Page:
Accounting firm KPMG, seeking to avoid criminal prosecution that may threaten its survival, said yesterday it is negotiating with the U...
Accounting firm KPMG, seeking to avoid criminal prosecution that may threaten its survival, said yesterday it is negotiating with the U.S. Justice Department to resolve an investigation into the firm’s sale of improper tax shelters.
“KPMG takes full responsibility for the unlawful conduct by former KPMG partners” from 1996-2002 “and we deeply regret that it occurred,” the firm said in a statement. KPMG is the U.S. arm of the world’s fourth-largest accounting firm.
U.S. Attorney David Kelley in New York told KPMG he was prepared to seek an indictment of the firm and gave KPMG until early last week to try to head off the charges by appealing to the Justice Department, a person familiar with the case said.
Justice Department officials are weighing the request, the person said.
Most Read Stories
- Aerospace firm Electroimpact agrees to pay $485K after AG finds ‘shocking’ discrimination against Muslims
- Price tag zooms up for light rail across I-90 bridge: $225 million more needed
- Huskies get commitment from Coeur d'Alene 4-star QB Colson Yankoff
- Poutine is the new nachos: where to find the best versions in the Seattle area
- Michael Porter Sr. taking assistant job at Missouri; Michael Porter Jr. ‘98 percent' on decision
KPMG is “taking one of the most important steps for avoiding prosecution,” said Jacob Frenkel, a former federal prosecutor and now a lawyer in Rockville, Md. “They are trying to move beyond what occurred.”
The firm may make a deal with the Justice Department to defer criminal charges against it while some individuals would face prosecution and the company would pay a civil fine, he said.
The government must strike a balance between punishing KPMG, which is accused of helping clients defraud taxpayers of billions of dollars, against possibly destroying the firm, which has 1,600 U.S. partners and provides auditing services for more than 1,000 companies. A congressional report in April said KPMG was paid at least $130 million in fees for selling the shelters.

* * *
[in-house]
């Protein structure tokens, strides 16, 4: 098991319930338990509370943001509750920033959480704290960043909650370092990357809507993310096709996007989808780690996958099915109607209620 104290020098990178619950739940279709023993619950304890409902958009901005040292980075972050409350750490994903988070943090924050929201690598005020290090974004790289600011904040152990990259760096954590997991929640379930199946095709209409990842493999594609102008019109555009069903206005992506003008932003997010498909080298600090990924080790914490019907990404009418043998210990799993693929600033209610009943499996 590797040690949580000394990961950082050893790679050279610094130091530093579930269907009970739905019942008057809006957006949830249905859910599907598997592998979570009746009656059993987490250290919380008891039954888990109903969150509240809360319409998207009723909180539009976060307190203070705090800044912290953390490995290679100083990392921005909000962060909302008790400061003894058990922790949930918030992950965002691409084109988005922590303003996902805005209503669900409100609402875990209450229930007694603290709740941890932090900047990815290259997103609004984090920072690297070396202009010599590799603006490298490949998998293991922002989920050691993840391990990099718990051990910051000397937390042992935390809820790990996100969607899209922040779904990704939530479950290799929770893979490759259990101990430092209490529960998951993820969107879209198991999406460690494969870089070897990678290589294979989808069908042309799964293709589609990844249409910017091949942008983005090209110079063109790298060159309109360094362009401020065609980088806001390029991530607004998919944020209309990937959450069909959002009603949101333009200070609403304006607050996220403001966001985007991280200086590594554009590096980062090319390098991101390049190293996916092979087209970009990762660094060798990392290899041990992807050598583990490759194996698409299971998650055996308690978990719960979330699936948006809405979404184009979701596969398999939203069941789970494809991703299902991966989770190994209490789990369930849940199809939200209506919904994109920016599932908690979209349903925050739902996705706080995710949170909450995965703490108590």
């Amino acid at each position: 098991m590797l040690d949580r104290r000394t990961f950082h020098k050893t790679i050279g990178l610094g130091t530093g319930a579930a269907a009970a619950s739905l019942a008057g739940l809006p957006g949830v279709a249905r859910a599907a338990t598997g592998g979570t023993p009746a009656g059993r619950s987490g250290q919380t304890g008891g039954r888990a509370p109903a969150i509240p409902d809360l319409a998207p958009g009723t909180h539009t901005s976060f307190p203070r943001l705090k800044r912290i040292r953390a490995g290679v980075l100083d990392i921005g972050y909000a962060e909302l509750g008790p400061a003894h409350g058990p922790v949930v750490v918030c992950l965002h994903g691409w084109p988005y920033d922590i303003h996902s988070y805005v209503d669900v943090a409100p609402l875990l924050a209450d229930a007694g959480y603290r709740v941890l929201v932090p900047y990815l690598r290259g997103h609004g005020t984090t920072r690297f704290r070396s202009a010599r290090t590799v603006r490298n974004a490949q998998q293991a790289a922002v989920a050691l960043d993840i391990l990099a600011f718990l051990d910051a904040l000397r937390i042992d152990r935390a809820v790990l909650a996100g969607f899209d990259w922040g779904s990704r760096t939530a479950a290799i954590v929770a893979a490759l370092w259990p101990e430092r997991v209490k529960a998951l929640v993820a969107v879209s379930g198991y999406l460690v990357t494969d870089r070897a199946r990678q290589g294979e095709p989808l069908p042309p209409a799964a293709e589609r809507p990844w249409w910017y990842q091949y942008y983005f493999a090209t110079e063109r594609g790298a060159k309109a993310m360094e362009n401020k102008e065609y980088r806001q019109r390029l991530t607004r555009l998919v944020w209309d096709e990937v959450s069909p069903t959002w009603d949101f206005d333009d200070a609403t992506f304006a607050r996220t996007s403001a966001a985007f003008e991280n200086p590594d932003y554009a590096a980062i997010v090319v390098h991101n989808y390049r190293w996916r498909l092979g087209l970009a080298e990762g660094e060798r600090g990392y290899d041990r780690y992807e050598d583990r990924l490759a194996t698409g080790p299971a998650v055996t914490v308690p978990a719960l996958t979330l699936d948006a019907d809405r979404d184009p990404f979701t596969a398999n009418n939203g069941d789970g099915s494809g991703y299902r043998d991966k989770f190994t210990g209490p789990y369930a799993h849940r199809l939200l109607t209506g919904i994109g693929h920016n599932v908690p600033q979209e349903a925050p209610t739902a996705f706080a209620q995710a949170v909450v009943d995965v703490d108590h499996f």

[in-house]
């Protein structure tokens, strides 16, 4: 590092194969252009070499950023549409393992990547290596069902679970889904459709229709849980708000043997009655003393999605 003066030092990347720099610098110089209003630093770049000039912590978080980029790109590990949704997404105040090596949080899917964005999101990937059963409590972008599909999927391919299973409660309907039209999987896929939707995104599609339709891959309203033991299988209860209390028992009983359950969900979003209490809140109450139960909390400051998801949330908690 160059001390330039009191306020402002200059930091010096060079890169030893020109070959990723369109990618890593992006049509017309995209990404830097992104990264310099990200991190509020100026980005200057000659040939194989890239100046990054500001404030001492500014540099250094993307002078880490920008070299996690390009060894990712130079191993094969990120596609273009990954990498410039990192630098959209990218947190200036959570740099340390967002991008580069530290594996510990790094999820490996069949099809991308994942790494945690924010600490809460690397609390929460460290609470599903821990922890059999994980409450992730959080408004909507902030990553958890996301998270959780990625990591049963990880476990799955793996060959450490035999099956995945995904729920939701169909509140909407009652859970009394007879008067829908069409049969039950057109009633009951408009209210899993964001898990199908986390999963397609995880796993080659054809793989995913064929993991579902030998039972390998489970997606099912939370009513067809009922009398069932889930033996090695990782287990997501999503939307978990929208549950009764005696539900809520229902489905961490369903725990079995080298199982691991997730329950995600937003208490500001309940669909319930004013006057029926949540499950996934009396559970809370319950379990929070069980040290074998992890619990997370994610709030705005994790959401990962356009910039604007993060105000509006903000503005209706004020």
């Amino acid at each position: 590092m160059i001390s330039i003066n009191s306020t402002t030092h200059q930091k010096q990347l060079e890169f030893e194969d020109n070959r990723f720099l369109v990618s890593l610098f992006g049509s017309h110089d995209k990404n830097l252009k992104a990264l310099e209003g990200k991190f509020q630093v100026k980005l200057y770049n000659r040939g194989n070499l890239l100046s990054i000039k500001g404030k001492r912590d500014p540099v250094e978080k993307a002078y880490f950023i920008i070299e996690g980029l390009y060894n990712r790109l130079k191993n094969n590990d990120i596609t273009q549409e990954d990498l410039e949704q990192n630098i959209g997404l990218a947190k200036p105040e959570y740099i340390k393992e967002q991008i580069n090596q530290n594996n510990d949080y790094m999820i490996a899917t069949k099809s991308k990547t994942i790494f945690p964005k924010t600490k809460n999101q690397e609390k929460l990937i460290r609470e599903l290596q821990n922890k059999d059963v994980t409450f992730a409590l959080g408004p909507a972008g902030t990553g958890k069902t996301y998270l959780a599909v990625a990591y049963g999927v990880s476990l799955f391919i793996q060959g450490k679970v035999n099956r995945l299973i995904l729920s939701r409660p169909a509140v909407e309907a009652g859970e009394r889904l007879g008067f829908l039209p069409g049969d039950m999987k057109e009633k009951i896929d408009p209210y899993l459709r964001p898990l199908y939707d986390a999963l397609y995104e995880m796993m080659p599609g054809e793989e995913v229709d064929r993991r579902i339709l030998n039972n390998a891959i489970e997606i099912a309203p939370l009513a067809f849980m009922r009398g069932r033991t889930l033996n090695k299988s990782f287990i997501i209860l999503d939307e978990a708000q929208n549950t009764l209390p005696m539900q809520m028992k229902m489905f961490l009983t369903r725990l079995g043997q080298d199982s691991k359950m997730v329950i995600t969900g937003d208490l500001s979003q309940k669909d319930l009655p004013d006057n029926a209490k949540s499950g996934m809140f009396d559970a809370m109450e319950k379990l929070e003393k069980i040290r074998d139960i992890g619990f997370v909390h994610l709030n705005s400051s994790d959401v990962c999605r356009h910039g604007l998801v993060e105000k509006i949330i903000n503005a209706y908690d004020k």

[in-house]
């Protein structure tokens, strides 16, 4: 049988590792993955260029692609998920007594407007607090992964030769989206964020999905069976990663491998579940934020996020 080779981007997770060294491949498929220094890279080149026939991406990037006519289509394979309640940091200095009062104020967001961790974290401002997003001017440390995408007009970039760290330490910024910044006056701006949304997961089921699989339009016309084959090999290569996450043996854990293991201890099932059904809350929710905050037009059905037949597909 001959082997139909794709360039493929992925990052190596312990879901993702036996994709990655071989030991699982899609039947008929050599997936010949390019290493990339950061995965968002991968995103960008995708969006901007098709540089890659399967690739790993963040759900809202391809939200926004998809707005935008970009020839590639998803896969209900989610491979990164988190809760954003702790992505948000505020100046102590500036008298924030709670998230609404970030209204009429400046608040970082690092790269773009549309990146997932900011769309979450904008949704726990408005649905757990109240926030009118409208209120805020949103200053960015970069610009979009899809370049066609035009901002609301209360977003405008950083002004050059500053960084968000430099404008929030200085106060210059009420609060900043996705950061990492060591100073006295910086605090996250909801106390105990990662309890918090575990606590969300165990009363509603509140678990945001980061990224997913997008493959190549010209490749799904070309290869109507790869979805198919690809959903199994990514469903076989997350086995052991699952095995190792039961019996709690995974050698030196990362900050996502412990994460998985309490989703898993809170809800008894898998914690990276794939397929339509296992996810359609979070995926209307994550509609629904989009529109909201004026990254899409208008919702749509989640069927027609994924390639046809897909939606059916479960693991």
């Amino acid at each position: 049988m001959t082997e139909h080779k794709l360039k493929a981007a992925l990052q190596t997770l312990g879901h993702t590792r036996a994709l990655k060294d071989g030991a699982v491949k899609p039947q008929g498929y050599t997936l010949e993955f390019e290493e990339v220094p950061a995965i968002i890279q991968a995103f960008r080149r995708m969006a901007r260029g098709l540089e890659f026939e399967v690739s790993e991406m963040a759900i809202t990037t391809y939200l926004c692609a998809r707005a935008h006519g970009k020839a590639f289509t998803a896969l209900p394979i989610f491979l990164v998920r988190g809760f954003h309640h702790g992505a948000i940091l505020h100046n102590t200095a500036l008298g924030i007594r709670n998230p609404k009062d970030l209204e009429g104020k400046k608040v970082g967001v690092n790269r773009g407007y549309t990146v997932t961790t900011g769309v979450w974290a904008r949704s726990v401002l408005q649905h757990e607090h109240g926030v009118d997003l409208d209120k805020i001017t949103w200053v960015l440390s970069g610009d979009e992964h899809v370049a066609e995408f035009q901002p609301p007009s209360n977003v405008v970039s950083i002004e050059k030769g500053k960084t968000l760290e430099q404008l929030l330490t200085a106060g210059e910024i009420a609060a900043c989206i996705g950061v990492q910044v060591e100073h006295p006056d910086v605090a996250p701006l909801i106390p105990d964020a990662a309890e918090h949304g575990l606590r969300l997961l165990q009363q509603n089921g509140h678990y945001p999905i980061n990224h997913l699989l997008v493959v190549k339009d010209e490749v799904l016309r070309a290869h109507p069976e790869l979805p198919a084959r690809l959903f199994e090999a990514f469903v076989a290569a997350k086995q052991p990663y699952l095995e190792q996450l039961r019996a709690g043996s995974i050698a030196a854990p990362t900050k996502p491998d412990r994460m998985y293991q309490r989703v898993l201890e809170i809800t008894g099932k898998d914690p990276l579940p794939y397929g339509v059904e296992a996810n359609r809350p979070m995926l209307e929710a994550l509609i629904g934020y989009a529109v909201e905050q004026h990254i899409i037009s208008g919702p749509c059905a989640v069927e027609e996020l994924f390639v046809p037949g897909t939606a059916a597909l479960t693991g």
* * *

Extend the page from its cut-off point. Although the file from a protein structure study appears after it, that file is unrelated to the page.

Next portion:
In negotiating with KPMG, the Bush administration must also weigh the fallout from the 2002 federal indictment of Arthur Andersen that led to the destruction of an accounting firm that once employed 85,000 people worldwide. The Supreme Court overturned Andersen’s conviction for obstructing a government investigation into Enron last month, ruling the jury based its verdict on faulty instructions.
“You’ve got to believe that after the Supreme Court decision there would be a lot of caution taken before the government would allow another firm to potentially implode,” said Paul Schmidt, who left KPMG in November 2004. “The government is going to want retribution, but I think a settlement is definitely in order.”
Andersen’s demise left the four largest firms, including KPMG, to handle auditing for all but a few of the Fortune 500 companies, according to Arthur Bowman, an Atlanta-based accounting consultant. Schmidt said KPMG had about 25 percent of the market when he worked there.
KPMG said in February 2004 that the U.S. Attorney’s Office in Manhattan began an investigation of some tax work formerly offered by the firm. The IRS also has sued KPMG.
The latest negotiations in the case were revealed yesterday by The Wall Street Journal. KPMG may face charges it obstructed justice, sold abusive tax shelters to wealthy clients in the 1990s and misled investigators from the Internal Revenue Service, the Journal reported.
The Justice Department’s investigation is part of a larger probe into tax shelters marketed by accounting firms, law firms and banks to individual and corporate taxpayers during the 1990s.
KPMG says it no longer provides questionable tax-shelter services and is cooperating with the government.